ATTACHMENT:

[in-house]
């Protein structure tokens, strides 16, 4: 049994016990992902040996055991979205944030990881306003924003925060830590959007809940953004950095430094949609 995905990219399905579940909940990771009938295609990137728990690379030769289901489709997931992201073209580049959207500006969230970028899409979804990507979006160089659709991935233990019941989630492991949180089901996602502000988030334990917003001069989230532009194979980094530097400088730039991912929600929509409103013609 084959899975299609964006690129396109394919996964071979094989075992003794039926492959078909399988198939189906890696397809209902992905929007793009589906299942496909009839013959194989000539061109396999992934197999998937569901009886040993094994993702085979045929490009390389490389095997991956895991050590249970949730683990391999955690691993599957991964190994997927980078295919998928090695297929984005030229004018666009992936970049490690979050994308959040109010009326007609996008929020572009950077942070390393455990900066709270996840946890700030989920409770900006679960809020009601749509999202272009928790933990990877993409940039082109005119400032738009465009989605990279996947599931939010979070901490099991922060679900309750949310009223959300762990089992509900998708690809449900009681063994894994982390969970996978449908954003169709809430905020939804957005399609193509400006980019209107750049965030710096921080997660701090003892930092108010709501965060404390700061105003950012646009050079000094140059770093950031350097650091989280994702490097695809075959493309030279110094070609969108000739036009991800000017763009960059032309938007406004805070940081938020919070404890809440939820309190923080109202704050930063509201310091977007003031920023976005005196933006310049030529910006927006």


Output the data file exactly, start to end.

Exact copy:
[in-house]
């Protein structure tokens, strides 16, 4: 049994016990992902040996055991979205944030990881306003924003925060830590959007809940953004950095430094949609 995905990219399905579940909940990771009938295609990137728990690379030769289901489709997931992201073209580049959207500006969230970028899409979804990507979006160089659709991935233990019941989630492991949180089901996602502000988030334990917003001069989230532009194979980094530097400088730039991912929600929509409103013609 084959899975299609964006690129396109394919996964071979094989075992003794039926492959078909399988198939189906890696397809209902992905929007793009589906299942496909009839013959194989000539061109396999992934197999998937569901009886040993094994993702085979045929490009390389490389095997991956895991050590249970949730683990391999955690691993599957991964190994997927980078295919998928090695297929984005030229004018666009992936970049490690979050994308959040109010009326007609996008929020572009950077942070390393455990900066709270996840946890700030989920409770900006679960809020009601749509999202272009928790933990990877993409940039082109005119400032738009465009989605990279996947599931939010979070901490099991922060679900309750949310009223959300762990089992509900998708690809449900009681063994894994982390969970996978449908954003169709809430905020939804957005399609193509400006980019209107750049965030710096921080997660701090003892930092108010709501965060404390700061105003950012646009050079000094140059770093950031350097650091989280994702490097695809075959493309030279110094070609969108000739036009991800000017763009960059032309938007406004805070940081938020919070404890809440939820309190923080109202704050930063509201310091977007003031920023976005005196933006310049030529910006927006």